(Bloomberg) -- European natural gas slipped to a six-week low, as Goldman Sachs Group Inc. trimmed its price outlook and said the market is better supplied than expected heading into winter.
Benchmark futures dropped as much as 5.8%, before paring the loss a bit by the market close. Price declines could accelerate later in the heating season if winter proves milder than forecast, Goldman analysts led by Samantha Dart said in a note.
While the global market remains tight — meaning Europe is still vulnerable to potential disruptions — capped gas usage and higher renewable generation have helped keep prices in check this year, according to the bank.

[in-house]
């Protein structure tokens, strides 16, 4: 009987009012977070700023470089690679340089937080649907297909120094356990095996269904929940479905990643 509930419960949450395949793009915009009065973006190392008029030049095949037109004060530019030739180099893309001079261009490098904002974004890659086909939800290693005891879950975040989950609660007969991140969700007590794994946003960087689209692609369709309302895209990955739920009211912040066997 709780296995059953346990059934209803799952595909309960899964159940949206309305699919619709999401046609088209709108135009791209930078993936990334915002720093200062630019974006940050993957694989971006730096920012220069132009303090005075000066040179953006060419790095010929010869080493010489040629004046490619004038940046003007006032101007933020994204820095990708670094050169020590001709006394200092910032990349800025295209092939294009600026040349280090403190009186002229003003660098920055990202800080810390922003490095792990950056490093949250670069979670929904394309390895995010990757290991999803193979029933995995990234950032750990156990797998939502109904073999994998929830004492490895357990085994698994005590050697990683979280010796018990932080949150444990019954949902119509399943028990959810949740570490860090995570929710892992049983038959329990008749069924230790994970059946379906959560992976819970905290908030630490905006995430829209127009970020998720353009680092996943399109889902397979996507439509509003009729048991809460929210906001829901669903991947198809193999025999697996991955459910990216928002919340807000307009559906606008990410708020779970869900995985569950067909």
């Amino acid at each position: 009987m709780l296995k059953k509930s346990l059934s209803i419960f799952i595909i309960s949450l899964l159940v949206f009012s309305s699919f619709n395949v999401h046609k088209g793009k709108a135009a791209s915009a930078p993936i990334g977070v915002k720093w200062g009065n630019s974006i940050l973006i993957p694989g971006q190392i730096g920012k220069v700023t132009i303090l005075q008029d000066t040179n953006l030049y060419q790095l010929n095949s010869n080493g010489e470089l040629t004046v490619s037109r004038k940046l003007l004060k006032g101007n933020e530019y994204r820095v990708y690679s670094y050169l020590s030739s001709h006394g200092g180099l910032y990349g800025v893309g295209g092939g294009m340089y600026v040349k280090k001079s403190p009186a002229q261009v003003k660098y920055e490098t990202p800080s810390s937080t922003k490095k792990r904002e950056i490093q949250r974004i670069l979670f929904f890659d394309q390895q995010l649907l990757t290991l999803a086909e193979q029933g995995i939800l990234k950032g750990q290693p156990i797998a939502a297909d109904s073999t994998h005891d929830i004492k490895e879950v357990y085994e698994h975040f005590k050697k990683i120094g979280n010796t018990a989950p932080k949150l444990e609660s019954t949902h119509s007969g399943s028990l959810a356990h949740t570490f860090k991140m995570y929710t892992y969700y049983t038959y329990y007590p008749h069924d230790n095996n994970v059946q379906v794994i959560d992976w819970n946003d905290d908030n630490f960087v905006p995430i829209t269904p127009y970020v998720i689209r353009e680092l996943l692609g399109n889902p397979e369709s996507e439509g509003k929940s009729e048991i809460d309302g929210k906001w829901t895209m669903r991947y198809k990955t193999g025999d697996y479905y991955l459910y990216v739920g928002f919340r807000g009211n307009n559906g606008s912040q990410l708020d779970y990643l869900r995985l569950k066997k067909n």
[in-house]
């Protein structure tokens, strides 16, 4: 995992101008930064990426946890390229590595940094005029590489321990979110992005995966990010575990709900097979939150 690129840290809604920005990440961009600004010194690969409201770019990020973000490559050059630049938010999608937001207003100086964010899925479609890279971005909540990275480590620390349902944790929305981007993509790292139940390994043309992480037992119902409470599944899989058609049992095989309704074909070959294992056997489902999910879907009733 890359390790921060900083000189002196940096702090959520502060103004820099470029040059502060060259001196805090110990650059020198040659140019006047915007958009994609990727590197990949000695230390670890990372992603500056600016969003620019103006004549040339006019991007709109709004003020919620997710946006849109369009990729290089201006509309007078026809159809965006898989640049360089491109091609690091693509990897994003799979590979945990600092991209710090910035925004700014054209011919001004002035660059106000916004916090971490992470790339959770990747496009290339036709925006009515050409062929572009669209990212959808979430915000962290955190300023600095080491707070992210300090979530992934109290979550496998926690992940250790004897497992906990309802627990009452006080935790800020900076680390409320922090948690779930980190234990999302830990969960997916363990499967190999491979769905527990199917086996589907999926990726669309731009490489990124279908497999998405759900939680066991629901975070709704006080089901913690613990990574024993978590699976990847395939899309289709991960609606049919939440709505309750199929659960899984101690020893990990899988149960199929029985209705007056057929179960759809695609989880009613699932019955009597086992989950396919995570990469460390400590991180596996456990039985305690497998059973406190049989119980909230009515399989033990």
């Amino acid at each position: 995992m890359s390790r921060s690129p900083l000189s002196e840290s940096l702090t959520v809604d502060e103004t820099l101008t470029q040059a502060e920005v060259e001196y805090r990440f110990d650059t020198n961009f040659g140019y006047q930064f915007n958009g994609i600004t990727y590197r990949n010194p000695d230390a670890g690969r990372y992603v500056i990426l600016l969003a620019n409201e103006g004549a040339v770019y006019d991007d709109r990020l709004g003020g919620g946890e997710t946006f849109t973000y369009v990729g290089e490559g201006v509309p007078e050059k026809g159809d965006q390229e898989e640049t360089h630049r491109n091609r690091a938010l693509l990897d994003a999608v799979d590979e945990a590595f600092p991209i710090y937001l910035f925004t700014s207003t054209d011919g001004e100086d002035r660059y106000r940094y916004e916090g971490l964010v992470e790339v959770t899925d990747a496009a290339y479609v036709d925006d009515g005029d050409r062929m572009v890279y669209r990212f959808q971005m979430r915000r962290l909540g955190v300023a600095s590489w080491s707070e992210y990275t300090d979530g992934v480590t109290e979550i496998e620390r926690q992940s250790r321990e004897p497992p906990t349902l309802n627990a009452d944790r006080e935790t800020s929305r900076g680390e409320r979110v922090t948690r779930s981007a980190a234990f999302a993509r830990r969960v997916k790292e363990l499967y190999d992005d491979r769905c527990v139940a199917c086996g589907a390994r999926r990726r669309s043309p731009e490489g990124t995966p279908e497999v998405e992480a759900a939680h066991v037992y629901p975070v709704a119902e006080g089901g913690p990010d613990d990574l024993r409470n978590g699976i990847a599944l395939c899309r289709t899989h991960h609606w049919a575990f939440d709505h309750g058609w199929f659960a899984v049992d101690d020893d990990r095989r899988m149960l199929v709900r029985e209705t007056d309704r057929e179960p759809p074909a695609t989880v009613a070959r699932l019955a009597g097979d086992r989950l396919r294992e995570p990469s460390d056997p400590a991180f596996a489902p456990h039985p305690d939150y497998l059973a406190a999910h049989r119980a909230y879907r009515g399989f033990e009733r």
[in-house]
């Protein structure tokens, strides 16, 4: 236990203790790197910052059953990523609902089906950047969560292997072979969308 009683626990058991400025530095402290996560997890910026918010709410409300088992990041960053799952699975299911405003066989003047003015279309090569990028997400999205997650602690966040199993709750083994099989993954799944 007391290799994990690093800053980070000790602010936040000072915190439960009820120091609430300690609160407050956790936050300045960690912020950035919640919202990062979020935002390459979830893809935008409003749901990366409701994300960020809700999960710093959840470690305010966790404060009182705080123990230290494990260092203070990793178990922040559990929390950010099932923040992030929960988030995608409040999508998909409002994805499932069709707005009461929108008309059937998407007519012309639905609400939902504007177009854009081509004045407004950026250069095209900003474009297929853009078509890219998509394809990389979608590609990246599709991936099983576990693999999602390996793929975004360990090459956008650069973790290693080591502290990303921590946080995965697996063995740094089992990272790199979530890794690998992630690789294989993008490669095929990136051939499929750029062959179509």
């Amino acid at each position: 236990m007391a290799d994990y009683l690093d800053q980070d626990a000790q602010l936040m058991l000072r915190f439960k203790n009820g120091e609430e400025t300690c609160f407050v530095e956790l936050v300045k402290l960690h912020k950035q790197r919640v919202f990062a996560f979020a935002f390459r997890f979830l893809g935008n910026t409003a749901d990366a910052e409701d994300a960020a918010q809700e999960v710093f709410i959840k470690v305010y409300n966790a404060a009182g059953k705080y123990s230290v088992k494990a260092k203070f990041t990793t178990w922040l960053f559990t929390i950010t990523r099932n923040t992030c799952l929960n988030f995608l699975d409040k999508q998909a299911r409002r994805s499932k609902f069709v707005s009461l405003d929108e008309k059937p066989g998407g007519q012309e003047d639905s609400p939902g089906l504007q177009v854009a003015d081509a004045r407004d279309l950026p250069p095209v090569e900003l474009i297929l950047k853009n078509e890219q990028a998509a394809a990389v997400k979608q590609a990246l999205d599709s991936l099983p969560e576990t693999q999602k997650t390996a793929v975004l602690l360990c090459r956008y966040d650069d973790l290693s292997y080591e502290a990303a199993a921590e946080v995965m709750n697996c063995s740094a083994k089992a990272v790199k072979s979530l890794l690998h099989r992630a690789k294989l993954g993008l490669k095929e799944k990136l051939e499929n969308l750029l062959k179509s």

The region’s underground gas storage sites are still about 99% full, data from Gas Infrastructure Europe show, and there were some marginal replenishments on Sunday given normally low weekend demand.
Europe’s inventories of liquefied natural gas are also high, and more super-shilled fuel is coming to the market. Floating cargoes on the water for at least 20 days are falling across the globe after a record jump, according to BloombergNEF, meaning some sellers are unloading LNG.
Still, winter risks “remain skewed to the upside,” Goldman analysts also warned. Factors such as supply interruptions, weather shocks or reduced gas-saving efforts from consumers could still cause prices to as much as double if the market tightens.
Dutch front-month gas, Europe’s benchmark, settled 3.8% lower at €44.07 a megawatt-hour in Amsterdam, the lowest since Oct. 9. The UK equivalent contract also declined 3.8%.
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